RTW Travel Packing Guide Using Carry-on Luggage

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RTW Travel Packing Guide Using Carry-on Luggage

RTW travel packing is both an art and a science. This year-long trip around the world has made me finesse my approach to travel packing. After a few painful lessons, I can proudly say I am on a year-long trip around the world, and I’m not checking luggage. Say wha?? That’s right. I know what you’re thinking: That’s ludicrous. But it’s true, and I’ll tell you how I packed for a RTW trip without checking luggage.

Now, my trip didn’t start off that way. I checked my backpack for the first three months of the trip, but I’ve been able to streamline since we’ve left home. It was particularly challenging because we planned to do several big ticket activities that were gear/clothing-specific. We planned to hike Kilimanjaro, so I needed certain items, like sturdy hiking boots, pants, gloves, headlamp, beanie, and warm jackets. A few months later I would do a month-long yoga teacher training in Bali, which meant a lot of hot weather clothing and yoga pants. This is the first time I’ve had to pack for a multi-season/multi-activity year-long trip around the world, and I learned a lot in the process.

 

How I Managed to Pack for RTW Travel

1. Find the right bags.

I recommend two. You need one slightly larger bag for your clothes, shoes, and the majority of your stuff, and one smaller bag for essential items like your passport, wallet, and electronics should the airline make you check your larger bag. Most women I know are accustomed to having a purse anyway, so the concept of two-bag travel isn’t out of the ordinary. The bags I started with are not the bags I currently use.

My first instinct before packing for this trip was go to Osprey’s site and buy the newest, shiniest bag I could find. That’s all the thought I put into this process at first. I decided on the Osprey Aura AG 50 liter pack in rainforest green. Fancy!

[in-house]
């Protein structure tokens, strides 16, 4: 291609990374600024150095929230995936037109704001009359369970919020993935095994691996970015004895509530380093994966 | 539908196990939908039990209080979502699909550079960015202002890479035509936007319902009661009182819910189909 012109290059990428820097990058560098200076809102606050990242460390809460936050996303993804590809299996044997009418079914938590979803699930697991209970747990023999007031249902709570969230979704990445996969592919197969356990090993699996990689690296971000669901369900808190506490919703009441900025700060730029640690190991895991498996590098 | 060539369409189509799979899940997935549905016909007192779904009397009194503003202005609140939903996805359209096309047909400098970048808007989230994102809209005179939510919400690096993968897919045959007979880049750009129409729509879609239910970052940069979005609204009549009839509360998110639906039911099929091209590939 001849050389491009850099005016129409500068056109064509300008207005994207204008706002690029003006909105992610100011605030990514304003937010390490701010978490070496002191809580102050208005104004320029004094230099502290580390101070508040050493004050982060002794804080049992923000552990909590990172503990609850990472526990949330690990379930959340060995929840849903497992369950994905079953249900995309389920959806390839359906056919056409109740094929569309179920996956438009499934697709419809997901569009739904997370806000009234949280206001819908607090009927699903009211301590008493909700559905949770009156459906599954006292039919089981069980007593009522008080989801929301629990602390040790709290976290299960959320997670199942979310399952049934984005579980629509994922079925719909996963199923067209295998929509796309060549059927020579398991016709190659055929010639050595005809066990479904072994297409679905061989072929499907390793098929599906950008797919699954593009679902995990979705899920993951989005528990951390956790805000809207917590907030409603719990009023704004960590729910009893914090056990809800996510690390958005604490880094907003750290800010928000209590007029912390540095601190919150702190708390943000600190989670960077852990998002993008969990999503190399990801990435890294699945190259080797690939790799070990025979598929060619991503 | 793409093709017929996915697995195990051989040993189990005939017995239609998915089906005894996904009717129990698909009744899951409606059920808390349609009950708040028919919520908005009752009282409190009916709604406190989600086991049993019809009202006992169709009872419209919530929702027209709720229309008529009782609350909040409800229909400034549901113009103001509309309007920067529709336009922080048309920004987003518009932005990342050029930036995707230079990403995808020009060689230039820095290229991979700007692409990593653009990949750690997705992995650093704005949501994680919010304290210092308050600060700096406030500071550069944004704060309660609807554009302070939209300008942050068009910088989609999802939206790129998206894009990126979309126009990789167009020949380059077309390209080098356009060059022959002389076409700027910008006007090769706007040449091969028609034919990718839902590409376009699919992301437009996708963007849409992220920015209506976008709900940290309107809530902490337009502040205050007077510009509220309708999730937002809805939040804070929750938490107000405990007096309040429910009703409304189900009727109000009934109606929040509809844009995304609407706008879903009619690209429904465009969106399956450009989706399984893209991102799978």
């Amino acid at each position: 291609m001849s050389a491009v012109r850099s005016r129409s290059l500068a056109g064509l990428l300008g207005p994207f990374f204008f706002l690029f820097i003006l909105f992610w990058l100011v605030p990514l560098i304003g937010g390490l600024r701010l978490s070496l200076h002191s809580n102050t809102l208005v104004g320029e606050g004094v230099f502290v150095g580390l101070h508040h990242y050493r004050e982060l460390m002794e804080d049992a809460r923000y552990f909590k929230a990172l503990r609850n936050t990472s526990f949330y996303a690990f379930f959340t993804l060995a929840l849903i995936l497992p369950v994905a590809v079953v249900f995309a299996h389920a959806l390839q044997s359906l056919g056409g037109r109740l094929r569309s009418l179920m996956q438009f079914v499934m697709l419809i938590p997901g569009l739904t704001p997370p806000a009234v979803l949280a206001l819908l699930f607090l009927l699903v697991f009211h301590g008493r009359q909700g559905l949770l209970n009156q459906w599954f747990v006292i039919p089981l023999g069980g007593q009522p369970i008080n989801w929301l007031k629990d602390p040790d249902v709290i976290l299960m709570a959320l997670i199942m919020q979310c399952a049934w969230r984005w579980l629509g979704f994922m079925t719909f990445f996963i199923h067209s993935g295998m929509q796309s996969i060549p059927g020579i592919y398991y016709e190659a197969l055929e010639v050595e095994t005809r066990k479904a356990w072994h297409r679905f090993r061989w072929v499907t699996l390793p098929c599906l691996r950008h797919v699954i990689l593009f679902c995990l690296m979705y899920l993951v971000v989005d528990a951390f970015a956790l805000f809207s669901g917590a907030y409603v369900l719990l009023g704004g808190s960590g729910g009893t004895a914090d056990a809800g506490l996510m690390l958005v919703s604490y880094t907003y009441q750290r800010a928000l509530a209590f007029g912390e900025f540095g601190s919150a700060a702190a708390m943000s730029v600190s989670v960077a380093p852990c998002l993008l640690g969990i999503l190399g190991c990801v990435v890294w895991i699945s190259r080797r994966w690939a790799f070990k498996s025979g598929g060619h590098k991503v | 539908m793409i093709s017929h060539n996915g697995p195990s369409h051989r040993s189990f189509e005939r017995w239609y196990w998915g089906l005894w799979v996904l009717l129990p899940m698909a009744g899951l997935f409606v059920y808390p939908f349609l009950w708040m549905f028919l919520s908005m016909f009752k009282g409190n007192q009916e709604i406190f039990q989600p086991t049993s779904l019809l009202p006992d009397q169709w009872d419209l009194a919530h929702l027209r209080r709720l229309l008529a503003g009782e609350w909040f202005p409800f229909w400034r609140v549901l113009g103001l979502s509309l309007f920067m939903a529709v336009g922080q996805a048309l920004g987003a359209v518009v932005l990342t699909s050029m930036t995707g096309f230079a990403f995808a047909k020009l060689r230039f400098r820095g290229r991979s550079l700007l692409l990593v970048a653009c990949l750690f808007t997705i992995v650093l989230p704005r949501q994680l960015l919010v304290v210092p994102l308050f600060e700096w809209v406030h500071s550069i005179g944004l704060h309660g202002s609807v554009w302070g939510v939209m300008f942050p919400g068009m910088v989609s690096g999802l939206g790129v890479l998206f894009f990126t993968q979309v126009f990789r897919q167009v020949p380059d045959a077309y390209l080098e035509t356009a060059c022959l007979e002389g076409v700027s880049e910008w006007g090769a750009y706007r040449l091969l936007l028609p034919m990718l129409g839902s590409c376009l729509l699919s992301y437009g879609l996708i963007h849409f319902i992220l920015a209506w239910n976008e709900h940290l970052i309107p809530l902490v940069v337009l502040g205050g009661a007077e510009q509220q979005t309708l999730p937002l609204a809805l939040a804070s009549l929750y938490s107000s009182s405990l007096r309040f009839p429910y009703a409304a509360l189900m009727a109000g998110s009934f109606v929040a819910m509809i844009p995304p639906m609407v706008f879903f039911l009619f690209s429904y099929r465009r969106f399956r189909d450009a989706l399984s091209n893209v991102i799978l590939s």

Although it’s a beautiful, well-crafted bag, I don’t love it for long-term travel. The pack can only get so small. It has larger frame and built-in suspension and hip support for women, which makes it feel ultra-lightweight on your back, but it’s bulky, and I find that its shape is cumbersome for schlepping around airports. I had a hard time fooling airlines into letting me carry it on. The pack is more useful for trail hiking. After using it for three months, I sold it to a friend in Bali. I hope she gets great use out of it.

I also started out with an REI daypack as a small carry-on for essentials. It’s a good, little pack for day hikes, but I also used it as my daypack for Kilimanjaro and often got frustrated with its lack of form. My Macbook was also quite large in comparison and didn’t fit well inside. I needed something slightly larger.

I used these two particular bags for the first three months of the trip. I had to check my larger Osprey bag and carried on my REI bag. I felt ridiculous carrying two bright green bags, and in general, I would much prefer a more subdued, fashionable pack, but I’ve discarded my sartorial pursuits since leaving DC.

 

The Change from Checked Luggage to Carry-on

Tyler, who is a travel gear aficionado, bought the chic Outlier Ultrahigh bag in October, and I took his Osprey Porter 46L and AER duffel

I am much happier with this bag combination. They are both medium-size and fit within the one carry-on and one personal item airline limit. The Osprey Porter allows for lay-flat packing as opposed to stuffing your items into the bottom like with most traditional packs. It makes it so much easier to find what you’re looking for this way.

For long trips, I am a huge proponent of the two medium-sized bag combination, instead of the one large bag/one small carry-on combo. In general, I want a sleek pack that can easily pass the airline overhead muster test.

 

Osprey Porter 46 L - my current pack

Osprey Porter 46 L – my current pack

AER Duffle

AER Duffle

 

2. Practice non-attachment to items.